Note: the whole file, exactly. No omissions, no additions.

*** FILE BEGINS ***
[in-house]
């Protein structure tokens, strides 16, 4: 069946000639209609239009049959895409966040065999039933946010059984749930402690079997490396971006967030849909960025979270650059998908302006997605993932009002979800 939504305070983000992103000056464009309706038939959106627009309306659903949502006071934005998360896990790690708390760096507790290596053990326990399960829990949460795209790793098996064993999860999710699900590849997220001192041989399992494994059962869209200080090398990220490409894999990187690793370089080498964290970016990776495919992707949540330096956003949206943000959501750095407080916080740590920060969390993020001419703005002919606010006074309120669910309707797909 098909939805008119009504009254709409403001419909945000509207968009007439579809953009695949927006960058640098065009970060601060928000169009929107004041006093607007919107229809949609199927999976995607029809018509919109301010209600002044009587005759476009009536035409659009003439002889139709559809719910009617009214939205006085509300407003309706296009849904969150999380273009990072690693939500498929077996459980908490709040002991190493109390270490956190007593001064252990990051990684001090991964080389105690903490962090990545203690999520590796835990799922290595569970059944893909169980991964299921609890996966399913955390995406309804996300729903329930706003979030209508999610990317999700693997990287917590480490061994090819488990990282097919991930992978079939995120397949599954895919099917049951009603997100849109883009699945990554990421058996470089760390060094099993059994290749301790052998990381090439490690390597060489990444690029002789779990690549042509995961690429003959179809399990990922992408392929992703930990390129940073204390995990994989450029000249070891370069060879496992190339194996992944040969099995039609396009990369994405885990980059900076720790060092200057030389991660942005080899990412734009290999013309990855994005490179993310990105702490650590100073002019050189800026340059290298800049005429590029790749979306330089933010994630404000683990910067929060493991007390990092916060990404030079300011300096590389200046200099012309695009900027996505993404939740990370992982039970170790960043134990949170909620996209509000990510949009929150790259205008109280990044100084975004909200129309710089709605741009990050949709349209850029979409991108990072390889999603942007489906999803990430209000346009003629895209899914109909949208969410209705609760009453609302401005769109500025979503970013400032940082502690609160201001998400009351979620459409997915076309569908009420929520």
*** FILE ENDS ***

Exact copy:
[in-house]
């Protein structure tokens, strides 16, 4: 069946000639209609239009049959895409966040065999039933946010059984749930402690079997490396971006967030849909960025979270650059998908302006997605993932009002979800 939504305070983000992103000056464009309706038939959106627009309306659903949502006071934005998360896990790690708390760096507790290596053990326990399960829990949460795209790793098996064993999860999710699900590849997220001192041989399992494994059962869209200080090398990220490409894999990187690793370089080498964290970016990776495919992707949540330096956003949206943000959501750095407080916080740590920060969390993020001419703005002919606010006074309120669910309707797909 098909939805008119009504009254709409403001419909945000509207968009007439579809953009695949927006960058640098065009970060601060928000169009929107004041006093607007919107229809949609199927999976995607029809018509919109301010209600002044009587005759476009009536035409659009003439002889139709559809719910009617009214939205006085509300407003309706296009849904969150999380273009990072690693939500498929077996459980908490709040002991190493109390270490956190007593001064252990990051990684001090991964080389105690903490962090990545203690999520590796835990799922290595569970059944893909169980991964299921609890996966399913955390995406309804996300729903329930706003979030209508999610990317999700693997990287917590480490061994090819488990990282097919991930992978079939995120397949599954895919099917049951009603997100849109883009699945990554990421058996470089760390060094099993059994290749301790052998990381090439490690390597060489990444690029002789779990690549042509995961690429003959179809399990990922992408392929992703930990390129940073204390995990994989450029000249070891370069060879496992190339194996992944040969099995039609396009990369994405885990980059900076720790060092200057030389991660942005080899990412734009290999013309990855994005490179993310990105702490650590100073002019050189800026340059290298800049005429590029790749979306330089933010994630404000683990910067929060493991007390990092916060990404030079300011300096590389200046200099012309695009900027996505993404939740990370992982039970170790960043134990949170909620996209509000990510949009929150790259205008109280990044100084975004909200129309710089709605741009990050949709349209850029979409991108990072390889999603942007489906999803990430209000346009003629895209899914109909949208969410209705609760009453609302401005769109500025979503970013400032940082502690609160201001998400009351979620459409997915076309569908009420929520």